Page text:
Thursday, 1 November 2012

The Sound - Narrative Relationship Explored

What is sounds relationship with animated narrative and direction?

In order to establish and develop understanding about this relationship we must look it’s birth. Without trying to open the can of worms centred on the question of which was the first fully synchronised animation and sound audio-visual, the popular – and very much disputed idea – is that Disney’s Steamboat Willie was the first.

To illustrate the passion the topic can produce, I have found a conversation spreading from a book over to the Internet between Stephen Cavalier, Rodney Baker and Mark Mayerson. Initially the conversation begins when Mayerson commented on the errors found in Cavaliers’ book The World History of Animation. The blog post commented:

On page 97, Cavalier says that Steamboat Willie was half finished before Disney made the decision to make it a sound cartoon. This is wrong. The synchronization that is Steamboat Willie's great advance was due to planning the musical beats in advance of animation.’ (Mayerson 2012)

This instigated a response from Baker via his blog that questioned the validity of Mayersons’ comments on this particular subject. Baker says:

‘The most compelling evidence to suggest Cavalier is at least mostly correct is the storyboard for ‘Steamboat Willie’. Note how right after the “-Main Title” there are very specific instructions for a live orchestra. The way it is written cannot be instructions for and orchestra enlisted to record a sound movie because of its suggestion to create various arrangements coupled with its emphasis to hit certain cues. I must say it certainly reads as written for a live performing orchestra. If the film was not intented [Intended] for live orchestra accompaniment then this document’s origin should be considered suspect.

…My thought: Since at this time not all theaters [theatres] were likely equipped to play sound in sync with moving pictures, Disney probably targeted theaters [theatres] both with and without the technology. Given that cartoons were often held onto and reworked until they fit into proper scheduling, I think it reasonable to say Walt Disney originally did not plan the movie to be gifted with sound but saw the opportunity and took advantage of it. (I seem to recall the xsheets/draft indicate several strategic additions to allow Mickey some breathing space…. I’m willing to guess it was for sound).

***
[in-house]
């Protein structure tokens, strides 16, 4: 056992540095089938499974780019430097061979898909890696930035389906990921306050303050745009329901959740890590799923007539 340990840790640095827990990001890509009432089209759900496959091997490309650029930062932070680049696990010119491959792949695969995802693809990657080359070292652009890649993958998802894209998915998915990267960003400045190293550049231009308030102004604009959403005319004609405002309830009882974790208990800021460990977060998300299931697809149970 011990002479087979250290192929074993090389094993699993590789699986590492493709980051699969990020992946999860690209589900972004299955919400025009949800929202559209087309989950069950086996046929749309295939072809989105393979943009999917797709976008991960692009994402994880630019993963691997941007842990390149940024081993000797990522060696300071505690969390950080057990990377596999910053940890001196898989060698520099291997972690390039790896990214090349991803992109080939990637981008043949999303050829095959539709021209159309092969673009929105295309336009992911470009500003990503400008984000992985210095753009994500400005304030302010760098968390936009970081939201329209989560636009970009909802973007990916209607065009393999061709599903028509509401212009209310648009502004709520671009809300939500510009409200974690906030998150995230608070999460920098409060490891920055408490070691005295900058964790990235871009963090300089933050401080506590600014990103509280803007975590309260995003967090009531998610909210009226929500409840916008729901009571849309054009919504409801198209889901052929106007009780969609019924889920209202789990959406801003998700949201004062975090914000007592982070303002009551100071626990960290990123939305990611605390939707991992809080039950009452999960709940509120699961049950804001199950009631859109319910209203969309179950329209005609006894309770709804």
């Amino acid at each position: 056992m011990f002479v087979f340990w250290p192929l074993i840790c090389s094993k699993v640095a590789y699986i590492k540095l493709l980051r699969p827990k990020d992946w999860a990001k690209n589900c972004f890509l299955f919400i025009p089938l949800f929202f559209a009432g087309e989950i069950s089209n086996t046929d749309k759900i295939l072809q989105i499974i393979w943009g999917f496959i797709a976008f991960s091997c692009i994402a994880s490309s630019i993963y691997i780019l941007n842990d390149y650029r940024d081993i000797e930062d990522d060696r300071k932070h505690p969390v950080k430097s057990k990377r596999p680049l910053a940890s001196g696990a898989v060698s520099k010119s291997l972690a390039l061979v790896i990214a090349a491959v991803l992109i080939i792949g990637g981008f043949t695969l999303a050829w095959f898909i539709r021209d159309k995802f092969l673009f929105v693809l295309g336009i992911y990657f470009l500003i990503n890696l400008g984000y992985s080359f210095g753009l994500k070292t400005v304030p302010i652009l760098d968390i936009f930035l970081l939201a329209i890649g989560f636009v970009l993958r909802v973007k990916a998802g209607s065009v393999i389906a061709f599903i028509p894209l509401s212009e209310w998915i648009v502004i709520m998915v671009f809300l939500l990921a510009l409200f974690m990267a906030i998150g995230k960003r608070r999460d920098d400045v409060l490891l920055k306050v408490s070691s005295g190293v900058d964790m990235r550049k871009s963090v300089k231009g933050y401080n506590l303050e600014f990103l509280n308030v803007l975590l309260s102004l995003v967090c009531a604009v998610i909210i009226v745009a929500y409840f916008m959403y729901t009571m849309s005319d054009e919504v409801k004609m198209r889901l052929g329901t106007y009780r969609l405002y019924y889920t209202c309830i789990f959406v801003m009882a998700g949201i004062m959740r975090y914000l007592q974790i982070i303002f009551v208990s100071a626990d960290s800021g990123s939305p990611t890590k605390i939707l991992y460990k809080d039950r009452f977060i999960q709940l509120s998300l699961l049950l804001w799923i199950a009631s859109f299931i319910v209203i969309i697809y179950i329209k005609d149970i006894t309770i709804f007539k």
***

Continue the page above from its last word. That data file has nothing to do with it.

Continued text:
At a minimum, the storyboard suggests the author’s assertion of the film being half way done before shifting to sound may require further thought. Knowing Cavalier’s reference would certainly shed some more light on the subject.’ (Baker 2012)

Baker goes on to question Mayersons ability to spot mistakes. Mayerson responded:

‘…I need to say that not everything I note ends up being an error. Many times I question things that turn out to be right. Rodney, my system is dead simple. When I'm reading, if I find anything that might be wrong, I write the page number down on my bookmark. Once I'm done, I return to the pages I've selected and then compare the information with other books on my shelf or with information that's online…I need to say that not everything I note ends up being an error. Many times I question things that turn out to be right.’ (Mayerson 2012)

Cavalier accepts and lists the reasons for many of the errors highlighted by Mayerson and says they will be amended for the new addition of the book. With regard to Steamboat Willie, Cavalier says:

‘Steamboat Willie- In the accounts I've read (ie Charles Solomon's Enchanted Drawings, Leonard Maltin's Of Mice and Men), a test screening was arranged with the film, in Disney’s words, 'half finished'. The silent film was projected and the sound effects were produced live in another room. The audience reaction was very positive and they then went ahead with the production. As this was a test as to whether the sound worked with an audience, then it seems to me that the decision about viability of sound hadn't been fully made at that point.’ (Mayerson 2012)

Finally, Mayerson responded with:

‘No one disputes that Steamboat Willie had a proof of concept screening when it was half finished to see if the idea of synchronized sound would work with animation. However, on page 97 you wrote, "The movie was already finished as a silent short before Disney had the idea to make it a synchronized sound film." The decision to make Steamboat Willie with sound was made before the short was started, as everything in the film is animated to a musical beat.’ (Mayerson 2012)

The significance of the subject and the way people define the different areas of audio present in animation could be causing the confusion. Mayersons last comment doesn’t expend on what type of sound was decided on, though he hints that it was a musical score [albeit through tempo] rather than a sound effect. This is important for a number of reasons; a live orchestra could play a musical score. Sound effects, one would assume, would be more difficult, as a musical score playing at a certain tempo could keep in time with the animation if it, and Kaufman (1997) confirms this. Meaning the music may not have been pre-determined in its finished form, but merely a foundation for a score to be produced from. In his book Animators Survival Kit Richard Williams describes the process of sound synchronisation development in two phases: